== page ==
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Evaluating News: "Fake News" and Beyond

Thanks to Erica Nicol at Washington State University for permission to use her work

Check Your Bias

Our biases can make all of us susceptible to inaccurate information, claims with limited or incomplete evidence, misinformation, and disinformation. 

Bias is a tendency, inclination, or prejudice toward or against something or someone.

  • Implicit or unconscious bias: Implicit bias includes attitudes and beliefs (positive or negative) about other people, ideas, issues, or institutions that affect our opinions and behavior but occur outside of our conscious awareness and control. Everyone has implicit biases that they have developed over a lifetime; even people who try to remain impartial, like judges and journalists, are affected by these biases. However, people can work to identify harmful implicit biases and then work to change these biases.
  • Explicit bias: Explicit bias refers to attitudes and beliefs (positive or negative) that we consciously or deliberately hold and express about a person or group.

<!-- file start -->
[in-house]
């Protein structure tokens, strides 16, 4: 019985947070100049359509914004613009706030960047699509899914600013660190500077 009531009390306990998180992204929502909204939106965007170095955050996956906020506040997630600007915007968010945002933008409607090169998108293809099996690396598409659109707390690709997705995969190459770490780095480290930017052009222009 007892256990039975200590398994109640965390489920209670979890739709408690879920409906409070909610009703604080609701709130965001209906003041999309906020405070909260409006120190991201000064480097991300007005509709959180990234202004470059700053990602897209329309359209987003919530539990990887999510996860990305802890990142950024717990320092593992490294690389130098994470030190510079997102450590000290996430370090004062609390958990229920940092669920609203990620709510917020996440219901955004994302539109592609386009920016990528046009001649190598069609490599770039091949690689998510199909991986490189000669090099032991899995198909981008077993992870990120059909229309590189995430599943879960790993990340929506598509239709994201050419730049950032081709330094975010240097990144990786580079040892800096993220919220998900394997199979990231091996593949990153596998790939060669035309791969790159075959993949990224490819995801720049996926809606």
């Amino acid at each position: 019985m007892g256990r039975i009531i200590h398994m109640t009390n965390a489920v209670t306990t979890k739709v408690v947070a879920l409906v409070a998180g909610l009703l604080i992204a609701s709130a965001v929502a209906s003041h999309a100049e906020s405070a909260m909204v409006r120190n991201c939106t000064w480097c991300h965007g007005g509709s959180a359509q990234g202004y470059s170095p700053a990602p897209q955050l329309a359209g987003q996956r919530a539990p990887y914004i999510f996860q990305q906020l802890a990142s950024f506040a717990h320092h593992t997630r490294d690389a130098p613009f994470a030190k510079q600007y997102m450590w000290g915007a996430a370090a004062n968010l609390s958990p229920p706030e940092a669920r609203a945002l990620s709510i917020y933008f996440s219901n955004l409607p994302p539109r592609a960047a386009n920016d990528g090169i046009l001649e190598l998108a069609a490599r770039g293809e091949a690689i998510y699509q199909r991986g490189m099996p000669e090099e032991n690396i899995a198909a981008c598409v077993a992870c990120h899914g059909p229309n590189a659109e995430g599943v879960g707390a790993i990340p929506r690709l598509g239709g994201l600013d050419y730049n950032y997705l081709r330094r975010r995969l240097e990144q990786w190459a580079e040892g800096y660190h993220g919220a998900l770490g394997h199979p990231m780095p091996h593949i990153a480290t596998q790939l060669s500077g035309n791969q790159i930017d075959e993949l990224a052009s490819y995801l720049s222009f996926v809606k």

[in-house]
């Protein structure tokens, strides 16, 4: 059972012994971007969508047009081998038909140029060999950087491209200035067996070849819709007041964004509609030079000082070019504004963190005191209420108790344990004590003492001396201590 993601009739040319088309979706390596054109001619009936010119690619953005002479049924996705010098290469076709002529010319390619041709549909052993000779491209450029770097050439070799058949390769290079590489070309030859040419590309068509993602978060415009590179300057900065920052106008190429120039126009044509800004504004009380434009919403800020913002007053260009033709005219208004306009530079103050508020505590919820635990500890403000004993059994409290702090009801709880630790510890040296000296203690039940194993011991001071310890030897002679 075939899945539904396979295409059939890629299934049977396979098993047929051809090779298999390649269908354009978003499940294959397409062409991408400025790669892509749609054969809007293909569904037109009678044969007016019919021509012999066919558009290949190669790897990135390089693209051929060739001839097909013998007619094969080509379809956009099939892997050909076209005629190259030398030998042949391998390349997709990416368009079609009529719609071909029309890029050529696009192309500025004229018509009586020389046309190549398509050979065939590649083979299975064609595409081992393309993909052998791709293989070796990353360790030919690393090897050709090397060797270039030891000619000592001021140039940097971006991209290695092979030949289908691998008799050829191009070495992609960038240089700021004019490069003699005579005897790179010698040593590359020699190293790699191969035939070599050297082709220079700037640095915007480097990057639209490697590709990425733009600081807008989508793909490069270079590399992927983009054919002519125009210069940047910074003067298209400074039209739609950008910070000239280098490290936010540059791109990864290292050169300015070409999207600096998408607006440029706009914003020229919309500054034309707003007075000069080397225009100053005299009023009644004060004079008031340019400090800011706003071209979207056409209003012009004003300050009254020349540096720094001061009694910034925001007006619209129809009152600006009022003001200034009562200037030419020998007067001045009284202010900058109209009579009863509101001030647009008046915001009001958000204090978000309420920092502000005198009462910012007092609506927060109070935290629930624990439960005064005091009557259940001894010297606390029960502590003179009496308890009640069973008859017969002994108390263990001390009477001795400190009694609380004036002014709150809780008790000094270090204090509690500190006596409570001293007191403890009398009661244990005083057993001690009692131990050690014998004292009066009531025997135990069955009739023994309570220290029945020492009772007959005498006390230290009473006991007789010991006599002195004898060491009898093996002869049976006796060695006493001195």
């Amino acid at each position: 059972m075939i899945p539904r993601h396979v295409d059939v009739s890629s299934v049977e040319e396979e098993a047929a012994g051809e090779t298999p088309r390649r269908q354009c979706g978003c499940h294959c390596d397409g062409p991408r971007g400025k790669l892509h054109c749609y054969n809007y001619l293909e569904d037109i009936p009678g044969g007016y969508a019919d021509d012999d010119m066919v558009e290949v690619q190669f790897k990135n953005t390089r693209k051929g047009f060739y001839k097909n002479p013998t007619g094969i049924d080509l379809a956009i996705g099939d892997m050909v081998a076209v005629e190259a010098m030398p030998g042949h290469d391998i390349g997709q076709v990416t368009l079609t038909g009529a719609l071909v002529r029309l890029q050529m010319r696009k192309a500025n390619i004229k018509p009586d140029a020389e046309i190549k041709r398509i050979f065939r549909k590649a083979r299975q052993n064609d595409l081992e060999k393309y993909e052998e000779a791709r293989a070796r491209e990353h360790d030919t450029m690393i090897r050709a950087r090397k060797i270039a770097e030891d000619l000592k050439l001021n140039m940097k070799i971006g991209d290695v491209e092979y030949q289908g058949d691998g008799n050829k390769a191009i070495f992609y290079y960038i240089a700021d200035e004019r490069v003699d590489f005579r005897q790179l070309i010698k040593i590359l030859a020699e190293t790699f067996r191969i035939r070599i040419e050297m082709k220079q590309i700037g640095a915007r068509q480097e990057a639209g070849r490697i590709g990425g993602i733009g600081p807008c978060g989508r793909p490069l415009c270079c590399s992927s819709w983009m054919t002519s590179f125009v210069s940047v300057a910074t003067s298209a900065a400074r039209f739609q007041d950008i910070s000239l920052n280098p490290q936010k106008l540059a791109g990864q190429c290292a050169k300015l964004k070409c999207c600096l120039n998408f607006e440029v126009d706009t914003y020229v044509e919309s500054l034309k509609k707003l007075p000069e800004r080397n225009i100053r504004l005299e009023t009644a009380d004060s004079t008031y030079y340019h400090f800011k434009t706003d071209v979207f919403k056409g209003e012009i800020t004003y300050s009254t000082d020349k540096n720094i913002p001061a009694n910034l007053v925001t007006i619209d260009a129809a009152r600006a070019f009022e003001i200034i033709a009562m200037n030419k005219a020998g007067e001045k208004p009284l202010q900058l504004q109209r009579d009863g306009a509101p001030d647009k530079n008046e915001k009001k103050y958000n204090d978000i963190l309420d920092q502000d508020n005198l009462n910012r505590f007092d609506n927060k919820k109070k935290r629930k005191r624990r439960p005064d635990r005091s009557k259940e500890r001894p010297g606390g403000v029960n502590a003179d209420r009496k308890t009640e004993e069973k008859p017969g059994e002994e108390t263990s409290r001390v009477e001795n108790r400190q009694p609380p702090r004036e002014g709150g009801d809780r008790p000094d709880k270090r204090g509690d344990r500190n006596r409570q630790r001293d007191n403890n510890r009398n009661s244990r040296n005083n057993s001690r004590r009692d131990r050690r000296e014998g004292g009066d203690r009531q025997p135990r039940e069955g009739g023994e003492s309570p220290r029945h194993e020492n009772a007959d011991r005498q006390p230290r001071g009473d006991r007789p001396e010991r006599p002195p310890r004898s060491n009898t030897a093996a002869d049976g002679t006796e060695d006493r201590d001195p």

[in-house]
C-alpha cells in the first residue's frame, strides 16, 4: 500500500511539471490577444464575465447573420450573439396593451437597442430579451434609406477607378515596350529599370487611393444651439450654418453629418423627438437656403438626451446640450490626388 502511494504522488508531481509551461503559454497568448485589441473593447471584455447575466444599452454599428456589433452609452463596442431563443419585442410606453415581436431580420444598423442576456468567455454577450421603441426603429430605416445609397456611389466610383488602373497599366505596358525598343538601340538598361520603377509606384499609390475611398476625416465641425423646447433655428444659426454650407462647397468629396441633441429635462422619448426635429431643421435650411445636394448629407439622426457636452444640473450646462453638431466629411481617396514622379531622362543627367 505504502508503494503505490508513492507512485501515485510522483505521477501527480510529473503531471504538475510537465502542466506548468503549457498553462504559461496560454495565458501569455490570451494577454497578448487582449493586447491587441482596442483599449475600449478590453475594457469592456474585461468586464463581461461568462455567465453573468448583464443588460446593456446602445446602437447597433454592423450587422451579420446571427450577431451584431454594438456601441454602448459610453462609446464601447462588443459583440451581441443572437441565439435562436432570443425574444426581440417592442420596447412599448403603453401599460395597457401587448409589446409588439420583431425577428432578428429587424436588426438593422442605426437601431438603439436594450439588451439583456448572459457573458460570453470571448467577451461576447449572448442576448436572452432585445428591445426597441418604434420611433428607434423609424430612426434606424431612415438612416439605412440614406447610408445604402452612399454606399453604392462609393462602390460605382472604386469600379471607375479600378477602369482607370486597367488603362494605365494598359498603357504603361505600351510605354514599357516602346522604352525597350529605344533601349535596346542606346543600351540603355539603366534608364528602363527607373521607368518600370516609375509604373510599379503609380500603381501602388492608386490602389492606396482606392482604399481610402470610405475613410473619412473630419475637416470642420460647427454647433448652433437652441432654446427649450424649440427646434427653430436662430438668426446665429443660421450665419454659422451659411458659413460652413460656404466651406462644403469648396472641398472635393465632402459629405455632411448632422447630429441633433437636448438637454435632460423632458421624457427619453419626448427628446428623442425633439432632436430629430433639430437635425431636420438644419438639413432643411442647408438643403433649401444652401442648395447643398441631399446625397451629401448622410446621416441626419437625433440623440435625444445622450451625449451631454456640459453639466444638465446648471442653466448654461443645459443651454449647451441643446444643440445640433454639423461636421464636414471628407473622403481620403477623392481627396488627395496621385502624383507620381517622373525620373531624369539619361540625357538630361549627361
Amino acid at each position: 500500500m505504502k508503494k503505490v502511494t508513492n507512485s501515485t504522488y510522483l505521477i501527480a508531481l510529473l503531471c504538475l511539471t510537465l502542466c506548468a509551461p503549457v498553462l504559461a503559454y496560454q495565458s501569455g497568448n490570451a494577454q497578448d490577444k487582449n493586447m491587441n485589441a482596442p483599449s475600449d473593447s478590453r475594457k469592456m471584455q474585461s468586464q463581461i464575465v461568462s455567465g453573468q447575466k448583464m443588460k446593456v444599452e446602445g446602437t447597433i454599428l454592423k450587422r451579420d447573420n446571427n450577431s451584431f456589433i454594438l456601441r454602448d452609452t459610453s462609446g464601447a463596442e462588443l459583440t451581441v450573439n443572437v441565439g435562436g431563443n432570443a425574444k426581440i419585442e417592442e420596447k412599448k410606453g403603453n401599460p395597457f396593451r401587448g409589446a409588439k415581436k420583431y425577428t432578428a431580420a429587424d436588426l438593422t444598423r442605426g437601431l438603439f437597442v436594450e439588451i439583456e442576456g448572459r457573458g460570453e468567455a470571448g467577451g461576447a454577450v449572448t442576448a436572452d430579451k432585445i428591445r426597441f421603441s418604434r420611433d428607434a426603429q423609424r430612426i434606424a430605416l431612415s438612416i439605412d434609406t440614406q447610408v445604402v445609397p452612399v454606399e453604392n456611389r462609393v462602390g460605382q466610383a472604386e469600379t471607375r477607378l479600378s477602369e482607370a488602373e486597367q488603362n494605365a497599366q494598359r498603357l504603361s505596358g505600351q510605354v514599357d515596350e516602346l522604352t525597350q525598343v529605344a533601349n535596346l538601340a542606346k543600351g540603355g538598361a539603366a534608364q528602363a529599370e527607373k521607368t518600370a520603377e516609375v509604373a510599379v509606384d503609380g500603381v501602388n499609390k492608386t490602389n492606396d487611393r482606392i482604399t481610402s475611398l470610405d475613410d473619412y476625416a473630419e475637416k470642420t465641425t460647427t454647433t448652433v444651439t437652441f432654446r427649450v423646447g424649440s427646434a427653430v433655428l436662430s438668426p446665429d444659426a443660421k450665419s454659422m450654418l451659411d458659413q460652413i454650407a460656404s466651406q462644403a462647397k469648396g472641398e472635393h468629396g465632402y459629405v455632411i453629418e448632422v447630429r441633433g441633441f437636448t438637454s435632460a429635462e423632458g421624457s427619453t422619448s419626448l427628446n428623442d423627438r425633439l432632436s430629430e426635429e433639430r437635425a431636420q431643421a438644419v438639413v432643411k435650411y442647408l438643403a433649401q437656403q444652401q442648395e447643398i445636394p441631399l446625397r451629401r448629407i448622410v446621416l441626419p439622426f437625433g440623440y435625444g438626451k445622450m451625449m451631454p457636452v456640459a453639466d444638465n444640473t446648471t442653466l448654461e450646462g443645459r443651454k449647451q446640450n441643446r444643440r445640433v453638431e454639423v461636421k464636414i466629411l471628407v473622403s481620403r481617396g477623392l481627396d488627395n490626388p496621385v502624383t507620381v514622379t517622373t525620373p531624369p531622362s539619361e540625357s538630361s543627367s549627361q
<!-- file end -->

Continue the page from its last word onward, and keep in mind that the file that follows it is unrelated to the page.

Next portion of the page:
Cognitive biases are often framed as recognizable patterns of deviation from logical thought, or common errors in judgment. There are several cognitive biases that you should be on the alert for, including:

  • Confirmation bias: Confirmation bias, or the selective collection of evidence, is our subconscious tendency to seek and interpret information and other evidence in ways that affirm our existing beliefs, ideas, expectations, and/or hypotheses. Confirmation bias is both affected by and feeds our implicit biases. It can be most entrenched around beliefs and ideas that we are strongly attached to or that provoke a strong emotional response.

Source: "Confirmation and Other Biases." Facing History and Ourselves. 

Watch the following video to learn about confirmation bias:

Source: Above the Noise. "Why Do Our Brains Love Fake News?" Online video clip. YouTube. YouTube, 3 May 2017. 18 June 2020.